The script in the OOM codebase isn’t very flexible, so Jira issue OOM-655 was filed for a better script. The script was covered in code review 30169. Disappointingly, the code reviewer there doesn’t seem to have actually read the jira issue or the code before abandoning the patch — which isn’t very impressive.

So how do you get the nicer pre-pull script?

Its actually not too hard once you know the review ID. Just do this inside your OOM git clone:

$ git review -d 30169

You might be prompted for your gerrit details because the ONAP gerrit requires login. Once git review has run, you’ll be left sitting in a branch from when the review was uploaded that includes the script:

$ git branch
  master
* review/james_forsyth/30169

Now just rebase that to bring it in mine with master and get on with your life:

$ git rebase -i origin
Successfully rebased and updated refs/heads/review/james_forsyth/30169.

You’re welcome. I’d like to see the ONAP community take code reviews a bit more seriously, but ONAP seems super corporate (even compared to OpenStack), so I’m not surprised that they haven’t done a very good job here.

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How to maintain a local mirror of github repositories

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Similarly to yesterday’s post about mirroring ONAP’s git, I also want to mirror all of the git repositories for certain github projects. In this specific case, all of the Kubernetes repositories.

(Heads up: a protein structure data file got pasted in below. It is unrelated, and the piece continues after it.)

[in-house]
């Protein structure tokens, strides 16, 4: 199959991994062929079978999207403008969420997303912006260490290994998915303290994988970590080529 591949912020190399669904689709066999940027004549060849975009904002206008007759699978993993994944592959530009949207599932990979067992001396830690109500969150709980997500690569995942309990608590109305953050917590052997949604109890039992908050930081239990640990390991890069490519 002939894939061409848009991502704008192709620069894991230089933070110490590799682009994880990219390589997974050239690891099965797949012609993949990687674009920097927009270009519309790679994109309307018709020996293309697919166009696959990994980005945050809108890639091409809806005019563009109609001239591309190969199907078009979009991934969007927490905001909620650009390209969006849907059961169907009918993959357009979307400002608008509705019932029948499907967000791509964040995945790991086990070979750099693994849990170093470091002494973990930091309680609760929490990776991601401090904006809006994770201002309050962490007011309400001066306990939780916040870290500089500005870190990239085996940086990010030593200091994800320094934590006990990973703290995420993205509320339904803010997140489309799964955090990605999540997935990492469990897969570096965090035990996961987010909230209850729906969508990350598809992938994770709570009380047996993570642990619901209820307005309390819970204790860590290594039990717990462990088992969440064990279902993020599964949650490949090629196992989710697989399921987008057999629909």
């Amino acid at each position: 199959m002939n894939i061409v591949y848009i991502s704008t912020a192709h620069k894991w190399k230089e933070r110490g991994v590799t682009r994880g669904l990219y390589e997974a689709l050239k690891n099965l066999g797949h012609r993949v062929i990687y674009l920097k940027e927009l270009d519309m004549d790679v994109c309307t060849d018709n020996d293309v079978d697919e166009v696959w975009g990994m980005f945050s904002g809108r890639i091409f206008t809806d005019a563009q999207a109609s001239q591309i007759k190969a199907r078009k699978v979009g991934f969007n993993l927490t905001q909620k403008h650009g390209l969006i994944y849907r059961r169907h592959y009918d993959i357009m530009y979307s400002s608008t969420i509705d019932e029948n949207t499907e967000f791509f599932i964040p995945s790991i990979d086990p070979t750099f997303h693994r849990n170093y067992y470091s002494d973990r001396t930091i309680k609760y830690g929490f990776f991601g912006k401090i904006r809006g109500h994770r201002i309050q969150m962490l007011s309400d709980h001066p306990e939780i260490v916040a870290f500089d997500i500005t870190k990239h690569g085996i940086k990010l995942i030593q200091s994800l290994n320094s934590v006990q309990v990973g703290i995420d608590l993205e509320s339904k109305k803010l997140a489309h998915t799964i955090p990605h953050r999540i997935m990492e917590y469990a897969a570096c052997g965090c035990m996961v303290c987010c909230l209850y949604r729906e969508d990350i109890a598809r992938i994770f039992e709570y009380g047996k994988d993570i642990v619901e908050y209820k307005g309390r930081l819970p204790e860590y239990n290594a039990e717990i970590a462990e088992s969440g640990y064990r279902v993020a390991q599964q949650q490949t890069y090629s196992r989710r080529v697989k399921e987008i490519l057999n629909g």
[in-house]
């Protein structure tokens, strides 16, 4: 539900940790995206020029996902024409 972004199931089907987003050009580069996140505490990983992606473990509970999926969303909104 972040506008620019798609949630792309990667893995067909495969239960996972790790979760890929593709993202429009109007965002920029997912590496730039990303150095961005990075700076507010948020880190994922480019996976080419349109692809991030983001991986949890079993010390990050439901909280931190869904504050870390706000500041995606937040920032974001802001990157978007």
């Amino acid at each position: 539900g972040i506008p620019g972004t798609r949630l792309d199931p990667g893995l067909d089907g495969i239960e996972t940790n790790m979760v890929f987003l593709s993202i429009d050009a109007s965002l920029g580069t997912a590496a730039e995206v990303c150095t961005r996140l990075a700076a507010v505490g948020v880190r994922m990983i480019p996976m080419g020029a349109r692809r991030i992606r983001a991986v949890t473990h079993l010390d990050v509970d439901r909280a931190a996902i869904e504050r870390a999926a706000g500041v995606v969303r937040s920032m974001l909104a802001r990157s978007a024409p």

So once again, here is a script based on something Tony Breeds and I cooked up a long time ago for OpenStack…

Continue reading “How to maintain a local mirror of github repositories”

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Escaping from blosxom

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I’ve been running my personal blog on a very hacked version of blosxom for a hilariously long time, and its time to escape. I’ve therefore started converting all of the content to wordpress here, and will eventually redirect the old domain to here as well.

Why blogging when its so 2000? I’m increasingly disinterested in social media like Facebook and Twitter. I figure if I’m going to note something down that looks like it might be useful to others I’ll put it on ye olde blog instead.

I’m sure the conversion isn’t perfect, and I’ve decided not to migrate very old content that simply not interesting any more (linux kernel patches from 2004 for example). If you find a post which has converted badly, just comment on it and I’ll do something about it. I am very sure that pretty much no one will do that thing however.